Shortly thereafter I was visiting the Atlanta Botanical Gardens and on the side of one of the fountains I saw a woman's face. Immediately I recognized the style and after inquiring discovered that it was another Christine Sibley sculpture.

About four years ago I was visiting The Society Gardner in Macon and I spotted not one but two faces that seemed so familiar. After getting a little closer I realized right away that it was another Christine Sibley face. I talked to the associate at the garden shop and sure enough they had two faces - one representing fall and one representing spring and they both were for sale! My sister said "I want fall." and I said "great, because I want spring."

Spring marks the entrance to my house and I have been waiting to share her with you. I hope you enjoy seeing this beautiful work of art. I just love how the veil of winter is falling away from her face as the flowers are emerging around her. Happy Spring!

Monday, March 23, 2009

A Spring Wedding

Over the weekend, the eldest son of our next door neighbors of eighteen years got married. The wedding was held at a beautiful country church in rural Georgia.

I just loved the stained glass windows.

The family gathered outside before the wedding for a few photos. The groom is a fireman and was married in his dress uniform. His dad is a newly retired police officer and the groom's brother works for the sheriff's department. Truly a family of public servants.

My good friend Judy (mother of the groom) wasn't nervous at all - NOT!

Then we saw the bride come out for photos - she was looking a bit nervous.

It was the most tender moment during the ceremony when the grandfather of the groom put his arm around his wife. So much love in this family.

The cake was covered with roses.
So where did the time go? The groom was playing Teenage Mutant Ninja Turtles yesterday and now these kids are grown and starting lives of their own. Best wishes and congratulations.

Thursday, March 19, 2009

Everything's Turning Up Violets!

A couple of years ago a girlfriend introduced me to a most unusual but delightful treat - violet candies. She had a lovely tin in her purse and she politely offered me a pastille. A weird burst of floral sweet surprised my tastebuds and from that minute on I was hooked. I found a shop that carried these candies and stocked up but that store went out of business. We went to France, and again, I stocked up...but this year no trip to France is in the plans. While I could order them online there is some fun to the hunt.Over the weekend I was in a World Market store thinking I would find them there (we did find Smarties and Flakes), but sadly, no lovely tins. At the checkout I asked the cashier about the violet treats and immediately she said, "I love those!" We don't have the tins but we do have violet mints and she turned and headed to the back of the store. Sure enough there is an American company that makes violet mints! I bought all that they had and packed them in my purse (my purse smells heavenly).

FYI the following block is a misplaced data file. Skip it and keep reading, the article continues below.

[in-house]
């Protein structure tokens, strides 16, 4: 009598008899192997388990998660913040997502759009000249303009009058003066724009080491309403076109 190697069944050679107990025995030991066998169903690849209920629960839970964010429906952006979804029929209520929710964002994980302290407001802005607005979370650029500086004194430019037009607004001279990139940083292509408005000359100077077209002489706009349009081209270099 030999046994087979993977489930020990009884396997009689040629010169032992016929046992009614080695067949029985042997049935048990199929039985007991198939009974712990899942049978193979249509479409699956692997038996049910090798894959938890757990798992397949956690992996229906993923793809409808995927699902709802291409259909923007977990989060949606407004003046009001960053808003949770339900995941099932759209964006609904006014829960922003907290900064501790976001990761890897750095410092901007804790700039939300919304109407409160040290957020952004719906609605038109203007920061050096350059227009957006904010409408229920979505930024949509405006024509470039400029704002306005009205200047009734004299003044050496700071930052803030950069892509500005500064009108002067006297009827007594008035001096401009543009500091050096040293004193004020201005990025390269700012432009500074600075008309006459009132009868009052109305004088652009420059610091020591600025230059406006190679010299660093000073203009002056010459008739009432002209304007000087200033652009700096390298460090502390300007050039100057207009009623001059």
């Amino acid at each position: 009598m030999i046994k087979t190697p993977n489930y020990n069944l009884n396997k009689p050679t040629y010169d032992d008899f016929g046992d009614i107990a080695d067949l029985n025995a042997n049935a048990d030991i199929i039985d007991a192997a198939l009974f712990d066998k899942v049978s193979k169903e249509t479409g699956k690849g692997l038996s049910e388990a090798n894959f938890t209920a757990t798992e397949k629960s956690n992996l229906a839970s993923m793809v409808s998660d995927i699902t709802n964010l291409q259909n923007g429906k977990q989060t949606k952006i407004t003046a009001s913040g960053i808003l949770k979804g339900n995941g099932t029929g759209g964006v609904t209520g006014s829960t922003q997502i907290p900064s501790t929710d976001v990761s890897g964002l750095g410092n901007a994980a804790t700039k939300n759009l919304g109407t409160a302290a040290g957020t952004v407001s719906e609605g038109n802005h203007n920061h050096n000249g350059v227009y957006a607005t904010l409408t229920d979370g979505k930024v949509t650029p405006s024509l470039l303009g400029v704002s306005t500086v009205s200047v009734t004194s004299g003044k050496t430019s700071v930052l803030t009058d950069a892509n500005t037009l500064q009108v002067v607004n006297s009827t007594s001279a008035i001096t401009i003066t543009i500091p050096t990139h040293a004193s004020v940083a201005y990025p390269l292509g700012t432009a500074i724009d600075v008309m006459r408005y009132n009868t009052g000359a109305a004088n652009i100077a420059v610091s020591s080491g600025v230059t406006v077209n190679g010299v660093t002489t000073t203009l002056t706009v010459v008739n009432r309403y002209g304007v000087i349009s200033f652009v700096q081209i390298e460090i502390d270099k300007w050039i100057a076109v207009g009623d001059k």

Yesterday I was thinking that I should post about these most unusual mints and as I was reading some of my favorite blogs, it was such a surprise to see that Mary at Little Red House posted about violet tea. Then later I was reading Linda's post at Confessions of a Plate Addict
and she too had posted about violets. It seemed only fitting that I share my violet candy story today. If you ever encounter the candy, try them. If you love flowers, you are bound to love them!

BTW - Deb at Driven' 55 is having a blog anniversary giveaway on her blog. Simply go and leave a comment and you are entered to win!

P.S. Shawn at Country French Antiques sent this beautiful violets postcard and I just had to share.

Wednesday, March 18, 2009

Just Loving Jewelry

Do you ever find yourself stopping at one of the jewelry channels when channel surfing? Or, maybe when trying to throw away the Ross-Simons catalog, instead stopping to flip through the entire catalog just to dream a little. Well while in D.C. when I heard about and an exhibition that featured jewelry, I just couldn't resist it.
The jewelry on display was created by designer Azza Fahmy. Much of her work is inspired by writings, history or other traditions in the arab region. It was interesting to read that the burka that was traditionally only worn by the married bedouin women, was considered an adornment and was usually adorned with jewels, stamped coins and gold chains. Single women never covered so that they could showcase their beauty. Bedouin woman also created some of their own jewelry, stringing together items they found, ultimately creating some uniquely designed adornments. Ms. Fahmy has created her own jewelry inspired by dessert jewelry.